The possible penalty for reckless driving is even greater in most municipal courts throughout Colorado.  For example, in Greenwood Village Municipal Court, reckless driving is punishable by a possible penalty of $2650 and up to 180 days in jail.  8-points are also assessed against a driver’s record in municipal court.  In Commerce City Municipal Court, reckless driving carries a maximum penalty of 1 year in jail and a $2650 fine, or both.  The same penalty of 1 year in jail and a $2650 fine applies to reckless driving offenses in Brighton Municipal Court.

The elements for reckless driving under the Model Traffic Code are the same as the elements under the state statute.  Those elements are that the person drove a motor vehicle with a wanton or willful disregard for the safety of persons or property.  Bicycles, electrical assisted bicycles, and low power scooters also qualify for reckless driving charges under the model traffic code.

Jury trials are available in both county court and municipal court for reckless driving charges.  However, in municipal court the defendant must submit a written jury demand and pay the jury demand fee to the Court within the allotted time period.  Written jury demands must be filed within 21 days after entry of a not guilty plea and must accompany a jury payment of $25.00 pursuant to CRS 13-10-114 and CMCR 223(a).  Some municipal courts require a higher fee for jury trials, thus it’s best to check with the municipal court clerk where the case is being heard to confirm the jury demand fee prior to payment.  No jury demand filing or payment is required in county court.

According to the Yanaga case, 635 P.2d 295 (Colo. App. 1981), “knowing” or “wilful” conduct is sufficient to establish the culpable mental state of “recklessness”.  Although the police sometimes charge both careless and reckless driving, careless driving is a lesser included offense of reckless driving according to the Chapman case, 557 P.2d 1211 (Colo. 1977).  Thus, a driver cannot be found guilty of both careless and reckless driving.

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IMG_0241-e1524851406320-768x1024Grand County, spanning 1870 square miles, is a very popular recreational destination in Colorado.  Whether it’s skiing or snowboarding at Winter Park or Mary Jane, or summer hiking near Cascade Falls or Horseshoe Lake Trail, Grand County seems to have endless outdoor opportunities to get away from it all.  Unfortunately, some people are arrested in Grand County for driving under the influence or driving while ability impaired while partaking in recreational activities.  Because many of those arrested are not residents of the county (or even the state), the court process can quickly become confusing and even overwhelming at times.

Rest assured that if you have been charged with DUI or DWAI in Grand County, you do have options and you do have rights throughout the process.  Experienced DUI defense counsel can help you navigate the system and the DUI process to obtain the best possible result when facing a difficult and stressful situation.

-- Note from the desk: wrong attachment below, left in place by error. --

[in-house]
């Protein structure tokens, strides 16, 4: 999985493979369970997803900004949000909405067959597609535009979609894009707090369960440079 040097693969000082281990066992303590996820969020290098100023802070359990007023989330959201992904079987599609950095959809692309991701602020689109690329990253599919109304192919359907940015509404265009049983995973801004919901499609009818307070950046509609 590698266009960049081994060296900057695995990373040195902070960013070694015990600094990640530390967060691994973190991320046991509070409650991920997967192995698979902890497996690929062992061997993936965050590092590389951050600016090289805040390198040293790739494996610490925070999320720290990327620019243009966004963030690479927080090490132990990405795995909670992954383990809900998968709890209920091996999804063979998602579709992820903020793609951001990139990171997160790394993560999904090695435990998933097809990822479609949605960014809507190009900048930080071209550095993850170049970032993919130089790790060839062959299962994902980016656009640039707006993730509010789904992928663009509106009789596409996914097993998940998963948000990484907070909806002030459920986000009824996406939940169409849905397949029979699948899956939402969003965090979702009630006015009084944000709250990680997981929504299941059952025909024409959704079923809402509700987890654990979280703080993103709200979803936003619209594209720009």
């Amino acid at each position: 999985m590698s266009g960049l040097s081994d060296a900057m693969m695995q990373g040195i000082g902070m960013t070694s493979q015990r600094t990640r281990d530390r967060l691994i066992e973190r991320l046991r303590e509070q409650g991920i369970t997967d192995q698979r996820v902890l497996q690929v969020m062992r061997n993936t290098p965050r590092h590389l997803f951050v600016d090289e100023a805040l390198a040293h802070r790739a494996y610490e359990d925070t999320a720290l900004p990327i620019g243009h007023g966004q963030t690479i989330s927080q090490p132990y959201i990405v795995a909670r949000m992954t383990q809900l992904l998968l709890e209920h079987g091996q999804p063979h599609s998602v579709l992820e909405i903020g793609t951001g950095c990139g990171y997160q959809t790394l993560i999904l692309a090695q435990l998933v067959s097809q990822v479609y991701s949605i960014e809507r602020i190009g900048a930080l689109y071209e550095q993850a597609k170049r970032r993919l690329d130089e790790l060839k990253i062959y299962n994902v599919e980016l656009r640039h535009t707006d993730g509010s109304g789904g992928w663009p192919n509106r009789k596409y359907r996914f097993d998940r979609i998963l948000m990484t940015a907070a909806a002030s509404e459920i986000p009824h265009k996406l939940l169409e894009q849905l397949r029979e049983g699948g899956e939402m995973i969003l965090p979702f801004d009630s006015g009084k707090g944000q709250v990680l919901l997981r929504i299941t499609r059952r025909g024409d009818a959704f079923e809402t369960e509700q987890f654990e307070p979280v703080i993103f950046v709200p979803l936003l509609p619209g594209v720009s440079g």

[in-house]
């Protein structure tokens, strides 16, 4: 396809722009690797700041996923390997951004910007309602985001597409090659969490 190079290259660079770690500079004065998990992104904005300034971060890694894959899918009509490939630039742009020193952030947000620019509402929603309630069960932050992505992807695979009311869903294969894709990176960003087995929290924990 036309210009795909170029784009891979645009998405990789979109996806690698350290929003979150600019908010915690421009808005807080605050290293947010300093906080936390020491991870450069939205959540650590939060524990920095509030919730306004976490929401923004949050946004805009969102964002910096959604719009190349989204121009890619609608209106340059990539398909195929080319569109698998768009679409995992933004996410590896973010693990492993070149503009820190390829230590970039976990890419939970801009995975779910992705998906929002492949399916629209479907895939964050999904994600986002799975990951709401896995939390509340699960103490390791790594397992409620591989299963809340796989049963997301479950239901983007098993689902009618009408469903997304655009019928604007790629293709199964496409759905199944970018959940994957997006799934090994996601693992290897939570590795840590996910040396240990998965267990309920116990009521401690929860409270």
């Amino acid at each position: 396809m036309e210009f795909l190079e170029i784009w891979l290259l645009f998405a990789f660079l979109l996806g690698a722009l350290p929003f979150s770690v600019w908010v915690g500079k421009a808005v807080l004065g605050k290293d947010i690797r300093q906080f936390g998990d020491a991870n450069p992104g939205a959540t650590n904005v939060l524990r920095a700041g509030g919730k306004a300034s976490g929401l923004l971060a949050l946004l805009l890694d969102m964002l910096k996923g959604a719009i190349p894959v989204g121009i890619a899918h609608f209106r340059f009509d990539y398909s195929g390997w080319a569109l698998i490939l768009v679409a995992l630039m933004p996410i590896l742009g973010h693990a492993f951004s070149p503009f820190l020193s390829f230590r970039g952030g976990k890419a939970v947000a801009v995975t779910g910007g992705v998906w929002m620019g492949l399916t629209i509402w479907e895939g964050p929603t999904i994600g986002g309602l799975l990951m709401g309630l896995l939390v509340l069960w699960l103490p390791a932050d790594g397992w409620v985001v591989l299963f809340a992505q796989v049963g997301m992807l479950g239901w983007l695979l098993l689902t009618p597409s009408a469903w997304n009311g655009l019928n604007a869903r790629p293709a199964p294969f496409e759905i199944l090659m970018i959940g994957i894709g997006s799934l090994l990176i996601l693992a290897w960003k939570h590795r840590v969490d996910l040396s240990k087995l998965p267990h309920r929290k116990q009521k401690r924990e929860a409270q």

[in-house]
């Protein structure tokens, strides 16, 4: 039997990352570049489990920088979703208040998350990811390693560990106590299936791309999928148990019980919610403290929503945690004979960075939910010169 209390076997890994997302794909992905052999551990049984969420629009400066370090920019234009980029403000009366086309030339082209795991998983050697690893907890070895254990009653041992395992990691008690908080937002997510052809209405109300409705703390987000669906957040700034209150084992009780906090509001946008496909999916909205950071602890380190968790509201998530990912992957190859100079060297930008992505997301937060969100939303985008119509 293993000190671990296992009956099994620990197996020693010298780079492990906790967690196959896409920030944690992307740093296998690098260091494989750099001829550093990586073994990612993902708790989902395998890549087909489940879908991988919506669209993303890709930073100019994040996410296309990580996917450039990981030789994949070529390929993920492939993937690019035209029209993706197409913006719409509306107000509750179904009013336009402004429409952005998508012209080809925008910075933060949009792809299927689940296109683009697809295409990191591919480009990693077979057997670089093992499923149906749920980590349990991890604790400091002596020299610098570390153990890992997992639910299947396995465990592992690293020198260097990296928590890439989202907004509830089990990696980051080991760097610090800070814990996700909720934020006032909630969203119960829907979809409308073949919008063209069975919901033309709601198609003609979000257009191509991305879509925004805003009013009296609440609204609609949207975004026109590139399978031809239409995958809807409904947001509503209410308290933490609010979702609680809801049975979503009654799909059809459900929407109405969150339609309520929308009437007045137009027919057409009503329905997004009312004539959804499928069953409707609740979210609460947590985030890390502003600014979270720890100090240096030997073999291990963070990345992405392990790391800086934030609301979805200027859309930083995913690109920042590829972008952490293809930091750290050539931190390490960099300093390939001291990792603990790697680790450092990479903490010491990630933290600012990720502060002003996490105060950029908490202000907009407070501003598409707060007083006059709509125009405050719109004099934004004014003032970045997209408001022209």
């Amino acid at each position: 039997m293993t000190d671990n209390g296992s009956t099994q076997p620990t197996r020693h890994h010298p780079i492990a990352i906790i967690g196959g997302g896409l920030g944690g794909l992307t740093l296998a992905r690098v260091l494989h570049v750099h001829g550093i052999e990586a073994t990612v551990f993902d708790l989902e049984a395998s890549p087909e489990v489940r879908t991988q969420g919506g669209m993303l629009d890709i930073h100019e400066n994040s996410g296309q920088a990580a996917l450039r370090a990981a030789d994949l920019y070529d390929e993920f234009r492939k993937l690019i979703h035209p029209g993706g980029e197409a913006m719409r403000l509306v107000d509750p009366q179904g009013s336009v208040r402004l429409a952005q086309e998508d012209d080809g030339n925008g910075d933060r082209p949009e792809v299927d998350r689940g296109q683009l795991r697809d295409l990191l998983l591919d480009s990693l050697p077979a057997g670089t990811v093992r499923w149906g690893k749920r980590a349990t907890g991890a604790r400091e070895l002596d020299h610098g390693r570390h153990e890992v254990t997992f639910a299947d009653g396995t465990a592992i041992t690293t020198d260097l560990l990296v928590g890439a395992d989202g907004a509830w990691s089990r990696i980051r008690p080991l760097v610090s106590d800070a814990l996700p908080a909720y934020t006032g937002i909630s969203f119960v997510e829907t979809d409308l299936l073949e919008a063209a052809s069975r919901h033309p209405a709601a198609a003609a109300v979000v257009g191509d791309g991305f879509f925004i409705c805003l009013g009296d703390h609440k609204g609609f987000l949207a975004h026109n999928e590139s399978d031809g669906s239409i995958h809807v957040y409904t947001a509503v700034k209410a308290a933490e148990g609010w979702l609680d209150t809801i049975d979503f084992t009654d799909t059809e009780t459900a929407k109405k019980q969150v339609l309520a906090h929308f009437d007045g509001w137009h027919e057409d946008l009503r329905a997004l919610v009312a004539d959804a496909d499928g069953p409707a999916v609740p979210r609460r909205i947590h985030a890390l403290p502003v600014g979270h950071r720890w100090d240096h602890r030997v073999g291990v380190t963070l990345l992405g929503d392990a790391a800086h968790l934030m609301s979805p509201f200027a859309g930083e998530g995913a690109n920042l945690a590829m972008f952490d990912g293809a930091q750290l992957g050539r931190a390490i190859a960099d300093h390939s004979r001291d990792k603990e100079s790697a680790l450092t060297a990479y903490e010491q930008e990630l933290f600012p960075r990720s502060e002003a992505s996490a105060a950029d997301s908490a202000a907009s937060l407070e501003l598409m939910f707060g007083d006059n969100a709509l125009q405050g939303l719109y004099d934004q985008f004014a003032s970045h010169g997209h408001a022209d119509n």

First, second, and third DUI offenses in Grand County are misdemeanors.  Fourth and subsequent offenses are Class 4 Felonies.  Convictions for DUI, DUI per se, DWAI, vehicular homicide, vehicular assault, aggravated driving with a revoked license, and driving under restraint (alcohol-related restraint) are considered to be a “prior” offense under Colorado law.  Colorado factors-in prior convictions anywhere in the US over the course of the person’s life.  There are no time constraints on the “look back period” for priors- it’s lifetime.

The Grand County Judicial Center is located at 307 Moffat Avenue, Hot Sulphur Springs, Colorado 80451.  County court misdemeanor DUI and DWAI matters are heard by Judge Catanzarite.

147 DUI and DWAI cases were filed in Grand County Court in 2017, with an average BAC of .155.  If a person has been arrested in Grand County for DUI, she must act immediately within 7 days to protect her driver’s license.  An administrative hearing request must be filed with the Colorado Department of Revenue, Division of Motor Vehicles.

Kremmling Police, Colorado State Patrol, Grand County Sheriff’s Office, Granby Police, Fraser/Winter Park Police are active police agencies in the county charging drivers with DUI and DWAI offenses.

Drivers who have been pulled over in Grand County will be asked to perform standard field sobriety tests (SFST).  These tests typically include, the Horizontal Gaze Nystagmus (HGN), walk-and-turn, and one leg stand.  Sometimes police will also request other tests such as counting backwards, reciting the alphabet, Romberg balance test, etc.  These tests are not easy for everyone to perform.  Medical problems, fatigue, complex explanations of how to perform the tests, stress, being nervous, poor coordination, and other innocent reasons can cause a person to perform poorly on the roadside tests.  The “graded performance” of a person’s roadside tests is based upon the officer’s subjective opinion and can be challenged in the DUI case.